"You can still turn on and off the wipers on your own, you can still turn on and off the high beams on your own, and you can start and brake the car, and it might never do anything other than what you tell it to do," said Peter Wirth, general manager of Mercedes-Benz of Springfield, Mass. "Unless you're about to hit something, and then you probably would want it to do something. ... Very few people will ever experience the car braking itself."

"Technology that is incredible, that I love, that you wouldn't have seen years ago is the autonomous features — adaptive cruise control, lane departure, all things that make the driving experience more relaxing and easier and safer," said Russ Bauer, general manager of Langway Chevrolet-Volkswagen in Manchester, Vt.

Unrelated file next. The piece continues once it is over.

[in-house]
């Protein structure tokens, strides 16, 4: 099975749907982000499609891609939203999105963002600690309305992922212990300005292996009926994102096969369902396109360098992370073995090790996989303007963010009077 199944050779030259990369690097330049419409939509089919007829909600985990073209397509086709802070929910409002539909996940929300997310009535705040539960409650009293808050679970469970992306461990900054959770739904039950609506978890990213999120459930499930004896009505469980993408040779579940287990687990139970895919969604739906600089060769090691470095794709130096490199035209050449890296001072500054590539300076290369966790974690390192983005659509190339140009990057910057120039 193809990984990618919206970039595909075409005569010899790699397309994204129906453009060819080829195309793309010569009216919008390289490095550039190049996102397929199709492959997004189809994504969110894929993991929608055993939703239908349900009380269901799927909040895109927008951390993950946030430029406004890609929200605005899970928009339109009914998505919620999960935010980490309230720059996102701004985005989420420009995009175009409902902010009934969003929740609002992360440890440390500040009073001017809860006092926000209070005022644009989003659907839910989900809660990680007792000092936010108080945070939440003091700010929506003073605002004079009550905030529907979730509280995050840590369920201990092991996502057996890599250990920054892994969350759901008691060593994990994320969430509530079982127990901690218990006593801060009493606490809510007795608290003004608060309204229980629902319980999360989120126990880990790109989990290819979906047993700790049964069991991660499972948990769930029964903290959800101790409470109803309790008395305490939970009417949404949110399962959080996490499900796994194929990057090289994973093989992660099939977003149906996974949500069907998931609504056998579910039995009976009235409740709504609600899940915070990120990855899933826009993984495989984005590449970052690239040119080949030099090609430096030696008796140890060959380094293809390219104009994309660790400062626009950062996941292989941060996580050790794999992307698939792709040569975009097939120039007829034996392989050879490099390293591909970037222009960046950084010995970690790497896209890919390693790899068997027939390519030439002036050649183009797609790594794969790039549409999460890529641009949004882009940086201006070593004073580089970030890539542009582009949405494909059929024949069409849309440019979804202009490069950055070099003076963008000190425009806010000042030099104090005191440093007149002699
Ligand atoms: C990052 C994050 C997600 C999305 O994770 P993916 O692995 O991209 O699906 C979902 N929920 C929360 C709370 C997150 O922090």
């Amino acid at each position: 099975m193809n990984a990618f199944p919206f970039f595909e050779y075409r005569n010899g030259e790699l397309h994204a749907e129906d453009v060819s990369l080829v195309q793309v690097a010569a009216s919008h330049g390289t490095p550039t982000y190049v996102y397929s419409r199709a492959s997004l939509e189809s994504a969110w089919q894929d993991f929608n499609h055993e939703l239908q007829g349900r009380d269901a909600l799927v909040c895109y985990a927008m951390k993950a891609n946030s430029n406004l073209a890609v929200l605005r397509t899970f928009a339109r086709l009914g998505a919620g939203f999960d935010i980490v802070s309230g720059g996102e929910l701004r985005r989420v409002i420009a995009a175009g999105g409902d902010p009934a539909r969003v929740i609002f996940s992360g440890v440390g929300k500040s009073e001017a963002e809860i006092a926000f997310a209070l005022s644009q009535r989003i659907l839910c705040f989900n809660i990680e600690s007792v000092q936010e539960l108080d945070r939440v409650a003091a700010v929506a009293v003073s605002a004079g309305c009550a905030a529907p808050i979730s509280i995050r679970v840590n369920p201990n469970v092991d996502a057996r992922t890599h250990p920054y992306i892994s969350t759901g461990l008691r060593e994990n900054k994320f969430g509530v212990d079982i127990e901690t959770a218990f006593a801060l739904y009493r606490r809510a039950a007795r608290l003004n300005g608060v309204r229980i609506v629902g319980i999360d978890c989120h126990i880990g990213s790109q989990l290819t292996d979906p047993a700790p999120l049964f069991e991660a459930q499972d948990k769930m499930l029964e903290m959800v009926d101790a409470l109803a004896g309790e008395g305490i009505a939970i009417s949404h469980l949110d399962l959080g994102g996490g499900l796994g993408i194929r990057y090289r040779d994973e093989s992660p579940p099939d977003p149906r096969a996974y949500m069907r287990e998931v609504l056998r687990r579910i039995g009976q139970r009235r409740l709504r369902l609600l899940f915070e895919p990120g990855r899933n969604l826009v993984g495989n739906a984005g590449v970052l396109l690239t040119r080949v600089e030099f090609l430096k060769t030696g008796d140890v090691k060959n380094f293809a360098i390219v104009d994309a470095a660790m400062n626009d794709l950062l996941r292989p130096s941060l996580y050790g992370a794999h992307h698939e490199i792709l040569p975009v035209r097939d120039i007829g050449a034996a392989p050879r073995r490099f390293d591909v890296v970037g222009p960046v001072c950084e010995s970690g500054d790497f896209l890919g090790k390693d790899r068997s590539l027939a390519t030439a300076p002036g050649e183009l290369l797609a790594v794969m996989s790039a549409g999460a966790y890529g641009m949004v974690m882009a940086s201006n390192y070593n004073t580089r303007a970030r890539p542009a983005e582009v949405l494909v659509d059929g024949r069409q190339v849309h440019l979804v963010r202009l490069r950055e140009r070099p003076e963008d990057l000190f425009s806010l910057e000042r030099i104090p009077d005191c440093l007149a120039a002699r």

Though relatively new, autonomous accident-avoidance features are having an effect, reports the Insurance Institute for Highway Safety, an independent, nonprofit scientific and educational group dedicated to reducing deaths, injuries and property damage from motor vehicle crashes. The biggest benefit so far, the IIHS reports, comes from front-crash prevention, which it notes that automakers have agreed to make standard equipment on nearly all new models sold by 2022.

Such driving-assist features are part of the technology story. Cars now offer greater connectivity than ever, allowing drivers to make use of their cellphones' apps. At the same time, voice command systems have become nearly ubiquitous, meaning that drivers use those apps without taking their eyes off the road or their hands off the wheel.

Cars in general have gotten lighter, integrating materials like aluminum, titanium and polycarbonate in the interest of better gas mileage. In the same vein, engines are smaller and more powerful than before.